From flavors to textures, Norwegian cheeses are made in some creative ways. This old cheese from Norway, spelled gamelost, gammelost, or gammalost is no exception. However you spell it, it is fun to say: GAM-mel-oost. (For those who love being right and knowing why, it’s gamelost because the only company that makes it prints it that way on the package.)
Gammel means old in Norwegian. Ost, of course, is cheese.
The interesting bit isn’t that the block of cheese itself that is so old; it ages roughly one to six months, where a sharp cheddar cheeses can wait over fifteen months.
The old part comes from the recipe: the spoiled milk and the mold. Well, and the smell. The smell seems very, very old.
I’m getting ahead of myself.
How Gamalost Cheese is Made
The old story is that you put cheese in an old sock, bury it in a pile of manure, and when it is finished it will crawl out!
Since we don’t have confirmed reports of that being 100% reliable, here is a gamalost recipe that other cheesemakers have tested.
Generally speaking, to make the gamalost cheese from Norway, an acid is added to skim milk, causing it to sour. After souring and curdling for several additional days the fermented solids are pressed firmly into forms to create the shape.
These cakes of cheese are then repeatedly hand rubbed with different types of mold and set aside to age. (Your career is looking much brighter now, isn’t it!?) Because of this labor-intensive process, the cheese is in scarce supply and difficult to find outside of Norway.
When it’s finished the cheese is a golden brown color. Technically, gamalost is in the blue cheese family so you may find flecks of blue or green inside the cheese and that’s nothing to worry about. If the crust of mold on the outside gets out of hand you can trim it off.
The texture is mostly grainy – it almost looks like a muffin – but when you break it apart you will find that very fine strings appear. Those are not melt-y strings like pizza, it’s a result of the fermentation process. The cheese is very dense and firm. It should be somewhat moist, but dries out over time.
Even though it is a dairy product, it stores for an extended period without the need for refrigeration like flatbread and stock fish.
Commercial production of this unique Norwegian cheese is primarily by the company Tine in Vik. There is a gamalost festival at the beginning of each summer if you plan to be in Sogn at that time.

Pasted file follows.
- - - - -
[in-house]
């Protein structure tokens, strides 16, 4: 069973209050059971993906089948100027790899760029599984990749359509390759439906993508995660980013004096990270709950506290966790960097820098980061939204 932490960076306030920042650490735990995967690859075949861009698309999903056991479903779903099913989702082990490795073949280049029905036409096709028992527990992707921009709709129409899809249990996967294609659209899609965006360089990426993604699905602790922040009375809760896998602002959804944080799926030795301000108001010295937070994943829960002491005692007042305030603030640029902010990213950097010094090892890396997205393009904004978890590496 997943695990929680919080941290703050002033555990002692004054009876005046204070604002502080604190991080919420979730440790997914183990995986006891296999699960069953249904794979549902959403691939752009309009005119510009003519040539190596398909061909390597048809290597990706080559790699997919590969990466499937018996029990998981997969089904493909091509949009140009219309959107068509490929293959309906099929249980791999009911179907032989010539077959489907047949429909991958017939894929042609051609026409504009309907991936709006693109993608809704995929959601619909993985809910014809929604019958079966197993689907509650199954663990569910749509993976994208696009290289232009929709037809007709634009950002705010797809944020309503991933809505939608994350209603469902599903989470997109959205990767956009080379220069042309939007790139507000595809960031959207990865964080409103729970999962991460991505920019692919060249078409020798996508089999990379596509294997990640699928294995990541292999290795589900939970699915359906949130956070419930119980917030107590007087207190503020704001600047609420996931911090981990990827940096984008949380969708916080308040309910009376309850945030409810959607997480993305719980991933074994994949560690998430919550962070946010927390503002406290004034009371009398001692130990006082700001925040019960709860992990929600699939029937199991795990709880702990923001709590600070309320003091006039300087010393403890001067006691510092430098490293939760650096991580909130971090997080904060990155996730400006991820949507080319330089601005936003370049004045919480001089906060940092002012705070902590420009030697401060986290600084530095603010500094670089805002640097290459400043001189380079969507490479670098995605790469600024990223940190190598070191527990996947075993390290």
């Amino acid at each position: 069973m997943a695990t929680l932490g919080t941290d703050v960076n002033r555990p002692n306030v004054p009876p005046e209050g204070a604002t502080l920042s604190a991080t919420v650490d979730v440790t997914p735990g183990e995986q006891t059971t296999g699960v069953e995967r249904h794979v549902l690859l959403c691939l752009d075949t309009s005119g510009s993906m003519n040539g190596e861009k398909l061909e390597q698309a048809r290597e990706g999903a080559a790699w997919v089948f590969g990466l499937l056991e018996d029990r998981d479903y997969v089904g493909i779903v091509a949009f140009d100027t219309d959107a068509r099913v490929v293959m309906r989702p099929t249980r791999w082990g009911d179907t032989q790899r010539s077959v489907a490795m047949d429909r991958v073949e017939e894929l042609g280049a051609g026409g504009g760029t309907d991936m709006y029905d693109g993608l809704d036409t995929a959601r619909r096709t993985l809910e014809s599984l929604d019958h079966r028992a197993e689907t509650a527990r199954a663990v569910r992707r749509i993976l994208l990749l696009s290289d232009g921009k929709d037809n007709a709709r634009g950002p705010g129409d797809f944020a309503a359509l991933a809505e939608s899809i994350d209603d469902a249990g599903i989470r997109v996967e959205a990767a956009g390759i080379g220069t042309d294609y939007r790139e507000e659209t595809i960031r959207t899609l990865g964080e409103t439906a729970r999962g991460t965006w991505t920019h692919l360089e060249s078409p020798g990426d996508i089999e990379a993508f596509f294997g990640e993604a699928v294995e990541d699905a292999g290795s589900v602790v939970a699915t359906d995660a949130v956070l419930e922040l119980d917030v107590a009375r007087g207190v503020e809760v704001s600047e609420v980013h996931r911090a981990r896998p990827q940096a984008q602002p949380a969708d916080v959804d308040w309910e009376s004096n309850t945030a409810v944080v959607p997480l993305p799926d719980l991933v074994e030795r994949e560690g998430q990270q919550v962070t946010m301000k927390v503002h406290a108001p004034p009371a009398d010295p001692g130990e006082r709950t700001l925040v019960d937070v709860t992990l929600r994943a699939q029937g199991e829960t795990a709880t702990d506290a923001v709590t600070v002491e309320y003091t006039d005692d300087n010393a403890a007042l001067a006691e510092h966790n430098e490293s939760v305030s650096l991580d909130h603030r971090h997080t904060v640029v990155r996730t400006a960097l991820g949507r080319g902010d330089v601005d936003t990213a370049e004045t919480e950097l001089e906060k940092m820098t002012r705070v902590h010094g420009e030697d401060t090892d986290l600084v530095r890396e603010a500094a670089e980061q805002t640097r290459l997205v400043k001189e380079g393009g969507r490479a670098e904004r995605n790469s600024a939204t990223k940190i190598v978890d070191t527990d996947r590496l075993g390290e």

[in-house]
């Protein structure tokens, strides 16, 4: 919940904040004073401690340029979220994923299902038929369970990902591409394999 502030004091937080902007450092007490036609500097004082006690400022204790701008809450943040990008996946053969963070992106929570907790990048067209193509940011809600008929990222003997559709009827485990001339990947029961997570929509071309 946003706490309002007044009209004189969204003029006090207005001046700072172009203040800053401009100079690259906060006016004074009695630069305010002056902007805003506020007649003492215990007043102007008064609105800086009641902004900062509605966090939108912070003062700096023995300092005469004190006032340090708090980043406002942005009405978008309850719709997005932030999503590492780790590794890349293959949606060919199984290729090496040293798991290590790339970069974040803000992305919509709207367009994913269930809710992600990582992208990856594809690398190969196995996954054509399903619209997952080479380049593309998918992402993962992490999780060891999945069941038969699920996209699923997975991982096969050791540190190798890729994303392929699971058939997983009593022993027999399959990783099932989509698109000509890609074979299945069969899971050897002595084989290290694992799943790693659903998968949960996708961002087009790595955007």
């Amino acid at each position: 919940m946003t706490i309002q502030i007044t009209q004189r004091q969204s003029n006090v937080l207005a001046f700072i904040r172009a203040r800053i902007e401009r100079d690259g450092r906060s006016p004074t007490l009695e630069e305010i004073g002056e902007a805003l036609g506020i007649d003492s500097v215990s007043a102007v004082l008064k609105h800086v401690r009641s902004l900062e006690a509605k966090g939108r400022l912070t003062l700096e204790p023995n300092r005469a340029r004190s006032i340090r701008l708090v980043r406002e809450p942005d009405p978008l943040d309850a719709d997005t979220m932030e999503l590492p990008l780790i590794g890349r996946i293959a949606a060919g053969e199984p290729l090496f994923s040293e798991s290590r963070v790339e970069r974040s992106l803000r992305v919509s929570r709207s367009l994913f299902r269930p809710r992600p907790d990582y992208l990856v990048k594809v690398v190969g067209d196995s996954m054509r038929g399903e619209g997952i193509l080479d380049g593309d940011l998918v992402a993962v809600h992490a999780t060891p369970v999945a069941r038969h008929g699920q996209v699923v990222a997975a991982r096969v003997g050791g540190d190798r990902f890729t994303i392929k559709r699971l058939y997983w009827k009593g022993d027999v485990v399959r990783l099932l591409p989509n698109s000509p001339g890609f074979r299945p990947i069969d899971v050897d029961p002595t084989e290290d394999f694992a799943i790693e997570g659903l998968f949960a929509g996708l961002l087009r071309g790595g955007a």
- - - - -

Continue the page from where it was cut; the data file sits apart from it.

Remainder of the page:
How To Eat Gamalost
Because it is coarse and dense, gamalost is best cut with a hollow blade cheese knife.
Small chunks can be included on a cheese tray for sampling with other cheeses from Norway. Thin slices are often placed on hearty crackers or breads. Fruits and nuts are also good companion foods.
Due to the boldness of this cheese, a robust beer, gin, or chilled aquavit are good drink pairings.
We are constantly updating the Norwegian Cheese video playlist on our YouTube channel, so you can check in for any new gamalost recipes or taste tests we come across.
The World’s Smelliest Cheese?
Food critics call this old cheese from Norway “aromatic.” Notes of ammonia or gym locker are commonly reported by others.
Because of this, your fragrant gamalost is best stored in a tightly sealed container.
Gamalost Is Good For You
If you can actually get your hands on some, then get past the aroma, Gamalost contains large amounts of vitamin K2, is high in protein, and low in fat. Unlike most cheeses, it contains no salt.
A study has shown that people who eat this Norwegian cheese have better blood pressure scores.
Please comment with your experiences, where to shop for gamelost outside of Norway, or any other related topics. You might also enjoy the Freaky Foods From Norway page.
I learned to love gamelost when I would visit Norway with my mom and stay with her sister. My aunt would have a piece of bread each morning with Butter and gamelost and I finally tried it…….. MMMMM!!!
Thinking of it and when I can get it eating it reminds me of wonderful times of being in her kitchen and sharing stories of family!
One story was about someone putting the gamelost in a cabinet next to a jar that held a kidney stone someone had passed. After a long time the kidney stone disappeared…. of course , credit was given to the gamelost for the disappearing stone!
Lol! What treasured memories, Karen. Thanks ever so much for sharing.
Long ago ago in Norway traditional food was served at a wedding. It must have been the 1950s, and the couple were going on a honeymoon touring the coast in their big car. Friends tied ribbons on the vehicle to make it festive, then pranked them by putting gamelost in the engine compartment. It was looking like a fragrant, and memorable week on the road… Even better than that, the car was returned to the friends with cheese intact and it never really smelled quite the same! You know what the say about payback, especially when the ferries give clever couples freedom from the road!
I once had cheese dunked in coffee in Norway and can’t remember what it was called it was in a little village
Can anyone help
I lived in Norway for 4 years. I love cheese. I love all the french, so called stinky cheeses. I never met a cheese I could no eat. I could not handle the combination of saw dust texture and urine/locker room smell of this cheese. This is the only cheese I know of that I do not like.